Missouri Secretary of State Jay Ashcroft on Monday kicked off the first day of hosting his counterparts from 11 states for a national summit on election security, an issue that one federal official called “a priority” before the midterms.
The two-day event, in St. Louis, is for election officials and not open to the public. Its discussions are intended to help attendees mitigate threats and vulnerabilities on the state level as authorities gear up for the fall elections, according to Ashcroft’s office.
Ashcroft said the two main reasons for the summit were to demonstrate states’ commitment to protecting elections and to show that state secretaries are working with the federal government in “striving to make sure our elections are more secure.”
Christopher Krebs, the under secretary for the Department of Homeland Security’s Protection and Programs Directorate, attended and said election security was a top concern for his department.
“The fact that this summit is happening should be a solid indicator that this issue is a priority, that investments are made, and that the leadership at the state level and county level are engaged 100 percent,” Krebs said.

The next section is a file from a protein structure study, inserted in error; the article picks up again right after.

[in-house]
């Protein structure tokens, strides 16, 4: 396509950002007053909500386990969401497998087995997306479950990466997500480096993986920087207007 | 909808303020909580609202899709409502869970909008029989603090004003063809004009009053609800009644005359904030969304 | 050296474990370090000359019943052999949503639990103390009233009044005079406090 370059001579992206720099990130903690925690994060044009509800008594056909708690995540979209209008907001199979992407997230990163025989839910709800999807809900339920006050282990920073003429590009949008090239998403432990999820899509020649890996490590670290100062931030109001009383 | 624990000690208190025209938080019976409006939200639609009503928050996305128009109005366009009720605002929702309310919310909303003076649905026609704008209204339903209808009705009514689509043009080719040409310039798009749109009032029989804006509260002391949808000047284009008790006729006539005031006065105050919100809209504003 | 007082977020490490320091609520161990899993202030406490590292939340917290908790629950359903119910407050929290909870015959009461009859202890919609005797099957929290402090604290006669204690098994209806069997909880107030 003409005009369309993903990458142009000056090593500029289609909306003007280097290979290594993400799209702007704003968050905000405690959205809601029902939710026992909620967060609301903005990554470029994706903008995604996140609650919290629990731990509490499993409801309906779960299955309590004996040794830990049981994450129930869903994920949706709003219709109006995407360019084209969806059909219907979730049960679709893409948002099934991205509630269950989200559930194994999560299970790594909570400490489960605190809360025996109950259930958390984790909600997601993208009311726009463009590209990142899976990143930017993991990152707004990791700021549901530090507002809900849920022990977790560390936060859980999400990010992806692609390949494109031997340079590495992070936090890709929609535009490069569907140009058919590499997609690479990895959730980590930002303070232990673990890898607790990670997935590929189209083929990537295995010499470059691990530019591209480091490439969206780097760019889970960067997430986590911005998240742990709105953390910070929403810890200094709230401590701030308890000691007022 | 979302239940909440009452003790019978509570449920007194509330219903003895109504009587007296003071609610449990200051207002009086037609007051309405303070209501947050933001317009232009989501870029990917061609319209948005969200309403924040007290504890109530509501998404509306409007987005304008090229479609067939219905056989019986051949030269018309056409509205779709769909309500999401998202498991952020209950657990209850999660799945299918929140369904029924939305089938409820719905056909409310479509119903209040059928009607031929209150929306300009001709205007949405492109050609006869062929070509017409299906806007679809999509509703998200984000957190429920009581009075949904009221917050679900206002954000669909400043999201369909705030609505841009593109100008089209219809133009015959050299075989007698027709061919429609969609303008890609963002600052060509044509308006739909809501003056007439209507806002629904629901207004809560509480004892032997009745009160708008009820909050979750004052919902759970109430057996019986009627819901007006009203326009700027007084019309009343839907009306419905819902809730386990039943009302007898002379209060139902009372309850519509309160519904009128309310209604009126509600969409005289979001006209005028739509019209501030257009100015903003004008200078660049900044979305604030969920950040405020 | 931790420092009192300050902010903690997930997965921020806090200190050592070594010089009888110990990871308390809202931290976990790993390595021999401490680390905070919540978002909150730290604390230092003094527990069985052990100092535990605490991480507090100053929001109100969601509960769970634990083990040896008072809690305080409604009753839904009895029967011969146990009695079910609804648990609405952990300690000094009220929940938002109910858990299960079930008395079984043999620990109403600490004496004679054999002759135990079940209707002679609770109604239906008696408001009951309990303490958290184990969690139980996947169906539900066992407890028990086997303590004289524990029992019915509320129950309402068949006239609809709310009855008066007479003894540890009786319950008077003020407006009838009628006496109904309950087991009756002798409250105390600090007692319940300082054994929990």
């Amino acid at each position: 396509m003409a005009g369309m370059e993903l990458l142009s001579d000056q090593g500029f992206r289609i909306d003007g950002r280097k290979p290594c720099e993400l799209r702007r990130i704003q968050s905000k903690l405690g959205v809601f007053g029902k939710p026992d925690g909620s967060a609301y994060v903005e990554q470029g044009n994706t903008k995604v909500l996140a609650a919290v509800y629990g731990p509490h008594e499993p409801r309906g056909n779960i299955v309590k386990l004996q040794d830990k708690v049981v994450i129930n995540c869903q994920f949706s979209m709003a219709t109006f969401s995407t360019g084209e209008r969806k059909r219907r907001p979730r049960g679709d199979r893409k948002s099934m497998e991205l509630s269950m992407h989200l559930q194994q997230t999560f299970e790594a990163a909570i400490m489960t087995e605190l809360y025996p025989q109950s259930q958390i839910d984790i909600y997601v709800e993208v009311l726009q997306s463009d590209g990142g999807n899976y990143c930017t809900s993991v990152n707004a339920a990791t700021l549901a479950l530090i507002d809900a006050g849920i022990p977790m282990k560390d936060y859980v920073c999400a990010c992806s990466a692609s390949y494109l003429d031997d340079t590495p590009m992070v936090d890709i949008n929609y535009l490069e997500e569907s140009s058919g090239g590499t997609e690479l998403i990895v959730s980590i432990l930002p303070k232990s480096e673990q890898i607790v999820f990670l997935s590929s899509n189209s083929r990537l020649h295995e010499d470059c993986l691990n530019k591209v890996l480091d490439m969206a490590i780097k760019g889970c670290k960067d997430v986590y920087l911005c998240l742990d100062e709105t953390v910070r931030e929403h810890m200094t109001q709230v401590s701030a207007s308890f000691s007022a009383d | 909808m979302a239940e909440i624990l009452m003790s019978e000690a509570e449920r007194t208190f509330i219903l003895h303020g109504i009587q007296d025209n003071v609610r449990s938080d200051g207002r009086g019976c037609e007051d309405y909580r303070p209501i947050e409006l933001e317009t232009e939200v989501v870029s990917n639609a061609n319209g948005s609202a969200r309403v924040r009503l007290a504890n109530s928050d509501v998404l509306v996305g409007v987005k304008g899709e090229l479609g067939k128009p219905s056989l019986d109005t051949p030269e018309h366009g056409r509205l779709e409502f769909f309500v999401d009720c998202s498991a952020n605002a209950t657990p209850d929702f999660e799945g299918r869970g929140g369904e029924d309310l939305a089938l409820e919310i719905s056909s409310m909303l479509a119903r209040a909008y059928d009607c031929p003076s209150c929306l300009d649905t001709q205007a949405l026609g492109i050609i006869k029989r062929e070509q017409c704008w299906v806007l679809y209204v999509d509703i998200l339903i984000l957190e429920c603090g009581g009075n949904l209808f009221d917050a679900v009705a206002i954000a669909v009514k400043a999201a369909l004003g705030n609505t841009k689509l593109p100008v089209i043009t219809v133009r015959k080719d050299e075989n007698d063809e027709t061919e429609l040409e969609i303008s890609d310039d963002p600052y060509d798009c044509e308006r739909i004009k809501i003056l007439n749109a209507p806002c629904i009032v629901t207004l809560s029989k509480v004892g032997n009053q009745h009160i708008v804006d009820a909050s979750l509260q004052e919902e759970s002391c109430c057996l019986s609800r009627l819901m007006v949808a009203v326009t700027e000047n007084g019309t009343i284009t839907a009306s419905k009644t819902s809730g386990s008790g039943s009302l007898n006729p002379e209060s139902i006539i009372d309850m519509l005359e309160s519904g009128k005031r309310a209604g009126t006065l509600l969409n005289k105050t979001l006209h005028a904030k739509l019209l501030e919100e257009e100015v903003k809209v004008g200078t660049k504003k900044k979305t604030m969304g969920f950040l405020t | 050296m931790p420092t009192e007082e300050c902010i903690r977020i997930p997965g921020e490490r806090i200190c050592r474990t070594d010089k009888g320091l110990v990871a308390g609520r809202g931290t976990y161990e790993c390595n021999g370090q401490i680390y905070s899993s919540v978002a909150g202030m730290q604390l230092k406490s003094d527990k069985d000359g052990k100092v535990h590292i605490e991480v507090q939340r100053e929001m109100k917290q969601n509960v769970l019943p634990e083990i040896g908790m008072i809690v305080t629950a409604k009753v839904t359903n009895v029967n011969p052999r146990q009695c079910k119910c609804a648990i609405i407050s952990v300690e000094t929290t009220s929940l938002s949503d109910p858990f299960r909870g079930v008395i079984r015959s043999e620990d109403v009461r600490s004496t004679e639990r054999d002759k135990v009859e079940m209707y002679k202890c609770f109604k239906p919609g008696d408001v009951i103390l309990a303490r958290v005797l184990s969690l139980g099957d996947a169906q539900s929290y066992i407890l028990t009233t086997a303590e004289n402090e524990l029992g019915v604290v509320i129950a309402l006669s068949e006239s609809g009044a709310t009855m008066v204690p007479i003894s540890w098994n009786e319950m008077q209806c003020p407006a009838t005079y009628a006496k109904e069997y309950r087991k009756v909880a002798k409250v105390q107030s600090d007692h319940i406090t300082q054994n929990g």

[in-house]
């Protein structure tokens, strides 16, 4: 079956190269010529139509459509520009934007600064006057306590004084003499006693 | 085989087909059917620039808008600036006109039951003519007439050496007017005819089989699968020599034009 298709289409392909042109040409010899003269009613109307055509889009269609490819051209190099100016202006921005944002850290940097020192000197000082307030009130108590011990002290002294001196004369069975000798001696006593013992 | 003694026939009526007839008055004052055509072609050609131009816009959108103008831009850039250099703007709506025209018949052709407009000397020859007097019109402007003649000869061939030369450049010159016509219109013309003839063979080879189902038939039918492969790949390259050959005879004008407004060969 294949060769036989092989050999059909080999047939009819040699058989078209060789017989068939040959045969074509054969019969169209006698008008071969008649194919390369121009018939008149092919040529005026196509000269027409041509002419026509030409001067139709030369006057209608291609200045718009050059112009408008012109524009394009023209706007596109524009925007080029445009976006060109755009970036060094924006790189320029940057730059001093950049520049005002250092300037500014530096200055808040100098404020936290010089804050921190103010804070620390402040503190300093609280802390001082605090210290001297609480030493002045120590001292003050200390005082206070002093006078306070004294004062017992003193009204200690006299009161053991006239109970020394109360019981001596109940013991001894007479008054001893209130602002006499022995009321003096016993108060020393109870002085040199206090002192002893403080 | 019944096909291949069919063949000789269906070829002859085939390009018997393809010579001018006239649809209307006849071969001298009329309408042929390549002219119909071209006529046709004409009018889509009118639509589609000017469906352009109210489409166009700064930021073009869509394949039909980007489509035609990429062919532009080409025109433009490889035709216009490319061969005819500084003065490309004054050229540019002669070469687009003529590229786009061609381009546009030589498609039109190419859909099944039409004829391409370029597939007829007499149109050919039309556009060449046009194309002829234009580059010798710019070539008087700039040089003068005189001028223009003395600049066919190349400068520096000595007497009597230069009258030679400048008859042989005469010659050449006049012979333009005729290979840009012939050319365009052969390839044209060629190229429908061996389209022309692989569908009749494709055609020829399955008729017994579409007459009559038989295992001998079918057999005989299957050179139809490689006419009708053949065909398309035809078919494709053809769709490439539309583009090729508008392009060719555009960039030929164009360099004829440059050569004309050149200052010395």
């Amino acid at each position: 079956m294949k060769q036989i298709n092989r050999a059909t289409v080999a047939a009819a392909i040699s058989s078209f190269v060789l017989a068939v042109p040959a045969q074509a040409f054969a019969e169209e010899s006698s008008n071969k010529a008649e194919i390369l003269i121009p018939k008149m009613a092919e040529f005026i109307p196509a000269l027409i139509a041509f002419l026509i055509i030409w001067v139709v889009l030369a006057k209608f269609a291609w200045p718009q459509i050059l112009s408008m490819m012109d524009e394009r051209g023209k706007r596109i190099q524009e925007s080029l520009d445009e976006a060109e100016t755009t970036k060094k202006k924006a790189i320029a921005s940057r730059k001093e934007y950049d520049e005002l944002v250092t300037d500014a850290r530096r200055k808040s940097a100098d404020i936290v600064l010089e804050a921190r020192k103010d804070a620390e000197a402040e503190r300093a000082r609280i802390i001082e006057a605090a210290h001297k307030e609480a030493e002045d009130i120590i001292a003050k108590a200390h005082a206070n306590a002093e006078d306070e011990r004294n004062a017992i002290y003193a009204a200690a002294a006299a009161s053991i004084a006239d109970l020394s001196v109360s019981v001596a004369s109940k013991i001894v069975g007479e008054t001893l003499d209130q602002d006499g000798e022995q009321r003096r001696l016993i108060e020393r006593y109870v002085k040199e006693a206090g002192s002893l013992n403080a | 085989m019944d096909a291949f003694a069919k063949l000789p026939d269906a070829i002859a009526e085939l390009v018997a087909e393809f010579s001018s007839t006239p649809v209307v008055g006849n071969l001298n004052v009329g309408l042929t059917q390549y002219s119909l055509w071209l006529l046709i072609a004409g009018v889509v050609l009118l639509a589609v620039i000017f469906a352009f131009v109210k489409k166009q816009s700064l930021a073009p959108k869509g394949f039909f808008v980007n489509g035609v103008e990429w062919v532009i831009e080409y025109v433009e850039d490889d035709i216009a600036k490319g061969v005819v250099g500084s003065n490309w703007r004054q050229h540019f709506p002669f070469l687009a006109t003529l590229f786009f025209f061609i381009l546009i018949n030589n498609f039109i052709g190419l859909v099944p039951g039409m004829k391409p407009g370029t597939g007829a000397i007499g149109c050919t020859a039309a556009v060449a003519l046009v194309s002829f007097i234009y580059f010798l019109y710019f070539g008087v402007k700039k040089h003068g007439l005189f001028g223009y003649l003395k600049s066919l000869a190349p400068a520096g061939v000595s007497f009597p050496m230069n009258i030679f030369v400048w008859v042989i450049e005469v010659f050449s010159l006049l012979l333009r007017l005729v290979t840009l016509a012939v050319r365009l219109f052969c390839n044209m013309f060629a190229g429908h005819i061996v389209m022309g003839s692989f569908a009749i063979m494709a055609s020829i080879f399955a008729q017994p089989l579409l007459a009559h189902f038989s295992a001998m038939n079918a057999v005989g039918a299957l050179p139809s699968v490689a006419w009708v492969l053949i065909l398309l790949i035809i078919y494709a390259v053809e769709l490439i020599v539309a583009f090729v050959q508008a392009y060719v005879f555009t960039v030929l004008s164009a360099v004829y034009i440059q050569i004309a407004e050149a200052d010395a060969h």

He went on to describe the department’s efforts to engage lawmakers on the issue.
“We are working with the Congress to make sure resources are available,” Krebs said, referring to “a team effort” that includes Missouri’s U.S. senators, Republican Roy Blunt and Democrat Claire McCaskill.
The security summit follows a partisan feud on Capitol Hill that derailed an election security bill. The dispute over the Secure Elections Act boiled down to whether Congress should compel more states to use paper-based audits — a safeguard that election integrity advocates say would help ensure vote tallies weren’t tampered with or altered.
A Senate aide told POLITICO that the Rules Committee postponed the markup after hearing from state election officials who didn’t want stringent audit requirements. Their concerns jeopardized Republican support for the bill.
When asked during a Q&A why the bulk of the conference was closed to the public, Ashcroft said he wanted a closed forum to facilitate conversations and was concerned that political rivals might otherwise not be candid.
Mark Martin, Arkansas’ secretary of state, said the closed sessions allowed for building relationships on the issue of election security.
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Hugh T. Ferguson is a legislative reporter for POLITICO.